Archive for February, 2009

Anomie has posted some links to resources with advice for academic job interviews.  Included in her post is a link to another list of questions to ask.  I would add two caveats to this list:

  1. Know your audience.  A number of the questions are geared toward research universities, so you should obviously refrain from asking about graduate courses if there are none.
  2. Be sure you aren’t asking questions should be obvious to anybody who has looked at the department web site or read the job ad.  At some schools the teaching load can be a mystery, while others state it in their posting.  As I’ve said before, ask questions that show you know these obvious things instead (I see you have a 4-4 teaching load.  Does that affect the publication expectations?)

Read Full Post »

In determining somebody’s intentions, context is important.  Rupert Murdoch belatedly recognizes this on behalf of the New York Post:

As the Chairman of the New York Post, I am ultimately responsible for what is printed in its pages. The buck stops with me.

Last week, we made a mistake. We ran a cartoon that offended many people. Today I want to personally apologize to any reader who felt offended, and even insulted.

Over the past couple of days, I have spoken to a number of people and I now better understand the hurt this cartoon has caused. At the same time, I have had conversations with Post editors about the situation and I can assure you – without a doubt – that the only intent of that cartoon was to mock a badly written piece of legislation. It was not meant to be racist, but unfortunately, it was interpreted by many as such.

We all hold the readers of the New York Post in high regard and I promise you that we will seek to be more attuned to the sensitivities of our community.

Read Full Post »

A nice video examining the credit crisis: The Crisis of Credit. See also Frontline: Inside the Meltdown.

Both go a long way toward demystifying a complicated problem (which is not helping the fact that the job market sucks).

Read Full Post »

Last week Shamus posted the above NY Post cartoon on scatterplot, which the editor of the Post claimed “is a clear parody of a current news event, to wit the shooting of a violent chimpanzee in Connecticut. It broadly mocks Washington’s efforts to revive the economy” but I argued was “a clear parody of two unrelated things, which we tie together with racial subtext.”  This has been discussed everywhere, but for another sociological take you can check out the racism review.  The same day, Penny Arcade posted the following comic:

The above comic is referring to the depiction of African villagers in the upcoming Resident Evil 5 video game, which is also discussed here.  Connecting these topics is the notion that one’s interpretation of each is affected by the history of racism in the United States and, likely, one’s racial experience.  It seems that a broader portrayal of African Americans in the popular culture would be a good way to begin weakening these associations.

Read Full Post »

A recent post on Crooked Timber examines school improvement and the achievement gap.  While the post includes a number of good points, I have to disagree with the following statement:

For a lot of schools this is very likely indeed right now, because the economic crisis will result in more kids being more disadvantaged, and more at (sic) who are quite disadvantaged becoming very disadvantaged. Make sure that you and your staff understand something about the limits of the effects of schooling on achievement, even as you try to improve those effects.

The author seems to argue that if a middle class family falls into poverty, the children of that family will stop reaping the rewards of their parents’ education.  While social class has an effect on student achievement, that affect is likely mediated by cultural factors such as education and parental class background.  Despite changing economic conditions these cultural factors are likely to remain stable for a particular student.  On the other hand, achievement likely will be affected for those at the very bottom for whom the change is more likely to be from being able to afford meals to not being able to afford meals.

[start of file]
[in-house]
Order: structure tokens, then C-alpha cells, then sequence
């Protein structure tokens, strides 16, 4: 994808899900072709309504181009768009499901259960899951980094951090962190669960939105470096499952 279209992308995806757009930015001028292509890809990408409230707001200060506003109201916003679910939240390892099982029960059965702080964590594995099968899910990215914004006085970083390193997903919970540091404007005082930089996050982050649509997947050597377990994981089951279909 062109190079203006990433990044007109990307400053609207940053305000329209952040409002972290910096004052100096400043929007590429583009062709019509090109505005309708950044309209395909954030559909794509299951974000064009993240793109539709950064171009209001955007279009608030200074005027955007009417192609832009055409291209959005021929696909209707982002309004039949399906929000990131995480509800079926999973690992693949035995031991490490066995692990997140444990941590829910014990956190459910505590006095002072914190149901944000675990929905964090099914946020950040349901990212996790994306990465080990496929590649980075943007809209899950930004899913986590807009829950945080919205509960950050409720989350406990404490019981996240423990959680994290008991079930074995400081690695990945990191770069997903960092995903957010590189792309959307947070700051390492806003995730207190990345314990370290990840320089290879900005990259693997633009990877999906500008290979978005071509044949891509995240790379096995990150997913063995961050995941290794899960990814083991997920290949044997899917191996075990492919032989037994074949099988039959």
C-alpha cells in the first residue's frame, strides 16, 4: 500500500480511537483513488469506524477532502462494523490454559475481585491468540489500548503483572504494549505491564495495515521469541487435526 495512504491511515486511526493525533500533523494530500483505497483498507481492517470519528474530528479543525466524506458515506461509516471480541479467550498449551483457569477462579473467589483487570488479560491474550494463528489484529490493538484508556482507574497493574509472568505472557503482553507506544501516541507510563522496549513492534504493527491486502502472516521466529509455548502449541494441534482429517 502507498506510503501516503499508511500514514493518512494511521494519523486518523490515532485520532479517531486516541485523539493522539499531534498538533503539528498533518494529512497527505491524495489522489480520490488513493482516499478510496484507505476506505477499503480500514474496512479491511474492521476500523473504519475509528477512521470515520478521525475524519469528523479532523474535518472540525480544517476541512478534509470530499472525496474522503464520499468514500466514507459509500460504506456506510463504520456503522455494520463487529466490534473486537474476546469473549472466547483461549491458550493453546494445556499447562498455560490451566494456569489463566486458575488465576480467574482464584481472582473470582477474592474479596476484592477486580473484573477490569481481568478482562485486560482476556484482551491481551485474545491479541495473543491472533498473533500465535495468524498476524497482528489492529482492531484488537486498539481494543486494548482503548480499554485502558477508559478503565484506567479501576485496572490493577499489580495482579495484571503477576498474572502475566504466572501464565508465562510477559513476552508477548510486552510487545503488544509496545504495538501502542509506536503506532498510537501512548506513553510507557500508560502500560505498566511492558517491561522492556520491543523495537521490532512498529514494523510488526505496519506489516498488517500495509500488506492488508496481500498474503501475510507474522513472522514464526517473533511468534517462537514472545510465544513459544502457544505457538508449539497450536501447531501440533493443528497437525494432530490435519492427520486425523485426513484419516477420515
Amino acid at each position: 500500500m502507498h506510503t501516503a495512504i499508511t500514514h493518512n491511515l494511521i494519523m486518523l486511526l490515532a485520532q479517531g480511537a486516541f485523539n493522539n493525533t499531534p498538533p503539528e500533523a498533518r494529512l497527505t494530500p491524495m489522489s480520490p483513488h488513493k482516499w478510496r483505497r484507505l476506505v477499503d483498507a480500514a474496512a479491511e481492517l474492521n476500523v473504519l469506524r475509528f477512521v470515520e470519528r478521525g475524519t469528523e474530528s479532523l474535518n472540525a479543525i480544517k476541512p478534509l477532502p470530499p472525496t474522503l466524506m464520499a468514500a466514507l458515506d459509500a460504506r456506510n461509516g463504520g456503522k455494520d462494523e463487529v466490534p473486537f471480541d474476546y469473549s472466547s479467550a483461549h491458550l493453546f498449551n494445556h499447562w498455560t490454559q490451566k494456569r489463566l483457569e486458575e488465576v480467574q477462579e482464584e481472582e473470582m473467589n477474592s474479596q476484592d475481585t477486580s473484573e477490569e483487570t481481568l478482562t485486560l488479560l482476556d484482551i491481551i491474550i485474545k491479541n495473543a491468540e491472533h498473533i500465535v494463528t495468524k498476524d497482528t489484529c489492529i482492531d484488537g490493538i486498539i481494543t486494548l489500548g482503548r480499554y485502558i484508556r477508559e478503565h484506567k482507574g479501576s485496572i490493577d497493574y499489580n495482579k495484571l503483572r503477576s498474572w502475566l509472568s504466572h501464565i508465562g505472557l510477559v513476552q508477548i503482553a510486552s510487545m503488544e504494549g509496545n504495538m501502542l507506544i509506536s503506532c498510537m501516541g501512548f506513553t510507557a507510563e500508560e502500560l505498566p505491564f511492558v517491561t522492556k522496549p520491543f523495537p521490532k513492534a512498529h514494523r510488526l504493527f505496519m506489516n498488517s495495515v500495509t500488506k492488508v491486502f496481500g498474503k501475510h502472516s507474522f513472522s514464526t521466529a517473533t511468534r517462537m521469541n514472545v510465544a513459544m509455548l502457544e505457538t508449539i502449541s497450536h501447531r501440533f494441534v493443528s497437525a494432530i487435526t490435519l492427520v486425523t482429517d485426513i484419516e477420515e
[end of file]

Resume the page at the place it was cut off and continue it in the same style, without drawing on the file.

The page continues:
Read Full Post »


Just like the job market, work sucks.  Celebrate both of these facts by watching Office Space today on the tenth anniversary of its release.  Afterward, check out Mike Judge’s cinematic follow-up Idiocracy, which has a brilliant concept but is lacking in its execution.

Read Full Post »

Since Voltaire clearly wrote Candide as an allegory for the academic job market, I thought that it would be fitting to share a few more of his insights into academia:

On leaving graduate school for a tenure-track job:

“We are going to another world,” said Candide; “it is there, without doubt, that every thing is for the best.  For it must be confessed that one has reason to be a little uneasy at what passes in this world, with respect to both physics and morals.”  (pg. 30)

On modern life:

I find that all goes contrary with us, that no one knows what is his rank, or what is his employment, or what he does, or what he ought to do; and except entertainments which are very gay, and over which their appears to be considerable union, all the rest of the time passes in impertinent quarrels, Jansenists against Molinists, members of parliament against dignitaries of the church, men of letters against men of letters, courtesans against courtesans, financiers against the people, wives against husbands, relations against relations; it is a continual warfare.  (pg. 68)

On graduate training:

“Some fools admire everything in an author of reputation; for my part, I read only for myself; I approve nothing but what suits my own taste.”  Candide, having been taught to judge of nothing for himself, was very much surprised at what he heard…”  (pg. 79)

On academic pride:

“Well, my dear Pangloss,” said Candide, “when you were hanged, dissected, severely beaten, and tugging at the oar in the galley, did you always think that things in this world were all for the best?” “I am still as I always have been, of my first opinion,” answered Pangloss; “for as I am a philosopher, it would be inconsistent with my character to contradict myself.”  (pg. 89)

Pangloss confessed, that he had always suffered dreadfully; but having once maintained that all things went wonderfully well, he still kept firm to his hypothesis, though it was quite opposed to his real feelings.  (pg. 91)

From:  Voltaire.  1966.  Candide and Zadig.  New York: Airmont.

Read Full Post »